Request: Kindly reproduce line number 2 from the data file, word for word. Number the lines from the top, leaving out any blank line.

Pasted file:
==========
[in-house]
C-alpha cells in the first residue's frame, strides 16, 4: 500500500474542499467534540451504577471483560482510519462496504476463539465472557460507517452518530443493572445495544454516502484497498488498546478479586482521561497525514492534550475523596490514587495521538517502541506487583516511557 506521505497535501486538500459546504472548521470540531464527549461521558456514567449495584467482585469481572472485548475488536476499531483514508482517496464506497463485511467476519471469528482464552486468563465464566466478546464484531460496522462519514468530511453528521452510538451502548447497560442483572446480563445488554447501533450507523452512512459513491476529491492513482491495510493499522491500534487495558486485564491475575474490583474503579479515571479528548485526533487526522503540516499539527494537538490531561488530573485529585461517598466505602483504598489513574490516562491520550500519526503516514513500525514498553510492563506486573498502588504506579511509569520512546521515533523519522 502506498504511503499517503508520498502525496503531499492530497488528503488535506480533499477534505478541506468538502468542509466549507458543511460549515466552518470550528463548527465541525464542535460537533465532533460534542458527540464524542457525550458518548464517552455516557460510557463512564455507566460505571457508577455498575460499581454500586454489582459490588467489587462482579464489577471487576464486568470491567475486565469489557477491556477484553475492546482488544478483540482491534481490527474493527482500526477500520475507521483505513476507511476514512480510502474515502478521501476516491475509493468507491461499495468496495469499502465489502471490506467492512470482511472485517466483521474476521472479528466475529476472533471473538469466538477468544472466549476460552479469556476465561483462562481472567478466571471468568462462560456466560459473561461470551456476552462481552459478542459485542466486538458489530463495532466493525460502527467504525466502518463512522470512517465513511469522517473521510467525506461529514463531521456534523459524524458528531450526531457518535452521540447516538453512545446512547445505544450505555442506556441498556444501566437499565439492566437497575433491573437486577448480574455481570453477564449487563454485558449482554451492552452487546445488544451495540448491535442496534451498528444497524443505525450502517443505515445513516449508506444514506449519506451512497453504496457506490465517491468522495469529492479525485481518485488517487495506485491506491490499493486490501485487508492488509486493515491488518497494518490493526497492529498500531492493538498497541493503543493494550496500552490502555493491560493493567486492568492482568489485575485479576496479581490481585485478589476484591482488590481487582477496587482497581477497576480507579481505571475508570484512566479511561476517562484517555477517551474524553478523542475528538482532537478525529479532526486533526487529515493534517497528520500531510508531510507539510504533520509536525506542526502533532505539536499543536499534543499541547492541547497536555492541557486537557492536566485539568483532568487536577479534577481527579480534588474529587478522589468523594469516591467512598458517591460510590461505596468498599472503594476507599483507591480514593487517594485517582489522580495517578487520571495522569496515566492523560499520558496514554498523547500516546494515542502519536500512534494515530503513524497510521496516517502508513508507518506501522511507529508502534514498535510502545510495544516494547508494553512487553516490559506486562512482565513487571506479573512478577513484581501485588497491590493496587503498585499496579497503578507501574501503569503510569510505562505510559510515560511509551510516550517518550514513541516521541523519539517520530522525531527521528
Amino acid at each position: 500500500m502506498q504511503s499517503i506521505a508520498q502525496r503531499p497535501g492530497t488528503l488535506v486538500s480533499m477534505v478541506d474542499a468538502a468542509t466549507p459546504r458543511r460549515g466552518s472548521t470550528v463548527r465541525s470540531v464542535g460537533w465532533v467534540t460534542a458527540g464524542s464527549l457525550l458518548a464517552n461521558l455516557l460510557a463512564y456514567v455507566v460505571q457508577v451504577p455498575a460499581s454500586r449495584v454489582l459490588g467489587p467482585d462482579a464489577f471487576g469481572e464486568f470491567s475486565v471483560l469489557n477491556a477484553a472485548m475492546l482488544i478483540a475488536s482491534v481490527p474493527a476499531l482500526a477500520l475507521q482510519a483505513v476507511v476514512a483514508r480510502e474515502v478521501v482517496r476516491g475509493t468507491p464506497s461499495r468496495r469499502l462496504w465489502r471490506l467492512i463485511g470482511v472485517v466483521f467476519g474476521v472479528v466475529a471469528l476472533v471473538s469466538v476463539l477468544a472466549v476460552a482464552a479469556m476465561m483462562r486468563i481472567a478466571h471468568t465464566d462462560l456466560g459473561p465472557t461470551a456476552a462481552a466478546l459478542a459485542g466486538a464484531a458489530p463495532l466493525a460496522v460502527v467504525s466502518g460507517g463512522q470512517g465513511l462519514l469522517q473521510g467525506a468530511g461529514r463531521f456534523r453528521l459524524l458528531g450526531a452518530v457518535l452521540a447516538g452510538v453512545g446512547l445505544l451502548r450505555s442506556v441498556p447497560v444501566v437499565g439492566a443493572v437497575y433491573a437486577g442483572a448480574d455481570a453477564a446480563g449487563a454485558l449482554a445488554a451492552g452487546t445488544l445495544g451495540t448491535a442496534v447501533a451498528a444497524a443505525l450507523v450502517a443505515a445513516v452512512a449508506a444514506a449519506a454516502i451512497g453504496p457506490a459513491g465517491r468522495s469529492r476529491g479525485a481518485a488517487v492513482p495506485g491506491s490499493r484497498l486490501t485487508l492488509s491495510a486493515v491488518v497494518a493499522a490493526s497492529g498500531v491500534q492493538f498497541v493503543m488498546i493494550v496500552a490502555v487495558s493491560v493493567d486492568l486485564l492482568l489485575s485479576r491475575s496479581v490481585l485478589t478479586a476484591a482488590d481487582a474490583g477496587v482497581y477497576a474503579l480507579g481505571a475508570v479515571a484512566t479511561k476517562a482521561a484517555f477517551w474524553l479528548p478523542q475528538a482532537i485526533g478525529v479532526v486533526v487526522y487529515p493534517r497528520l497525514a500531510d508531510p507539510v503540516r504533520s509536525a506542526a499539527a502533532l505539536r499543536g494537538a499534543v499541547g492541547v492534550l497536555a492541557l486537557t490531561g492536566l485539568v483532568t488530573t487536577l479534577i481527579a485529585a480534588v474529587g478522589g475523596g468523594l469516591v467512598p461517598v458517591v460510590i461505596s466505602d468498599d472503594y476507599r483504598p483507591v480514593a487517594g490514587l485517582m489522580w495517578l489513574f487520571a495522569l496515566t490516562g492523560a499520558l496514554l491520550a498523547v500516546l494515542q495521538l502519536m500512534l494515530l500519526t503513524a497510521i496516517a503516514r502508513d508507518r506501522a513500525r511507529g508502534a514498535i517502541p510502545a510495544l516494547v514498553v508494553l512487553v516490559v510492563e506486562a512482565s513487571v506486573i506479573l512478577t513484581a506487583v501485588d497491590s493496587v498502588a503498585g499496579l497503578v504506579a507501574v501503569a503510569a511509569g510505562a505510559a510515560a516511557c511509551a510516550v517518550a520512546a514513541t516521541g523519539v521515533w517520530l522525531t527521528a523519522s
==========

C-alpha cells in the first residue's frame, strides 16, 4: 500500500474542499467534540451504577471483560482510519462496504476463539465472557460507517452518530443493572445495544454516502484497498488498546478479586482521561497525514492534550475523596490514587495521538517502541506487583516511557 506521505497535501486538500459546504472548521470540531464527549461521558456514567449495584467482585469481572472485548475488536476499531483514508482517496464506497463485511467476519471469528482464552486468563465464566466478546464484531460496522462519514468530511453528521452510538451502548447497560442483572446480563445488554447501533450507523452512512459513491476529491492513482491495510493499522491500534487495558486485564491475575474490583474503579479515571479528548485526533487526522503540516499539527494537538490531561488530573485529585461517598466505602483504598489513574490516562491520550500519526503516514513500525514498553510492563506486573498502588504506579511509569520512546521515533523519522 502506498504511503499517503508520498502525496503531499492530497488528503488535506480533499477534505478541506468538502468542509466549507458543511460549515466552518470550528463548527465541525464542535460537533465532533460534542458527540464524542457525550458518548464517552455516557460510557463512564455507566460505571457508577455498575460499581454500586454489582459490588467489587462482579464489577471487576464486568470491567475486565469489557477491556477484553475492546482488544478483540482491534481490527474493527482500526477500520475507521483505513476507511476514512480510502474515502478521501476516491475509493468507491461499495468496495469499502465489502471490506467492512470482511472485517466483521474476521472479528466475529476472533471473538469466538477468544472466549476460552479469556476465561483462562481472567478466571471468568462462560456466560459473561461470551456476552462481552459478542459485542466486538458489530463495532466493525460502527467504525466502518463512522470512517465513511469522517473521510467525506461529514463531521456534523459524524458528531450526531457518535452521540447516538453512545446512547445505544450505555442506556441498556444501566437499565439492566437497575433491573437486577448480574455481570453477564449487563454485558449482554451492552452487546445488544451495540448491535442496534451498528444497524443505525450502517443505515445513516449508506444514506449519506451512497453504496457506490465517491468522495469529492479525485481518485488517487495506485491506491490499493486490501485487508492488509486493515491488518497494518490493526497492529498500531492493538498497541493503543493494550496500552490502555493491560493493567486492568492482568489485575485479576496479581490481585485478589476484591482488590481487582477496587482497581477497576480507579481505571475508570484512566479511561476517562484517555477517551474524553478523542475528538482532537478525529479532526486533526487529515493534517497528520500531510508531510507539510504533520509536525506542526502533532505539536499543536499534543499541547492541547497536555492541557486537557492536566485539568483532568487536577479534577481527579480534588474529587478522589468523594469516591467512598458517591460510590461505596468498599472503594476507599483507591480514593487517594485517582489522580495517578487520571495522569496515566492523560499520558496514554498523547500516546494515542502519536500512534494515530503513524497510521496516517502508513508507518506501522511507529508502534514498535510502545510495544516494547508494553512487553516490559506486562512482565513487571506479573512478577513484581501485588497491590493496587503498585499496579497503578507501574501503569503510569510505562505510559510515560511509551510516550517518550514513541516521541523519539517520530522525531527521528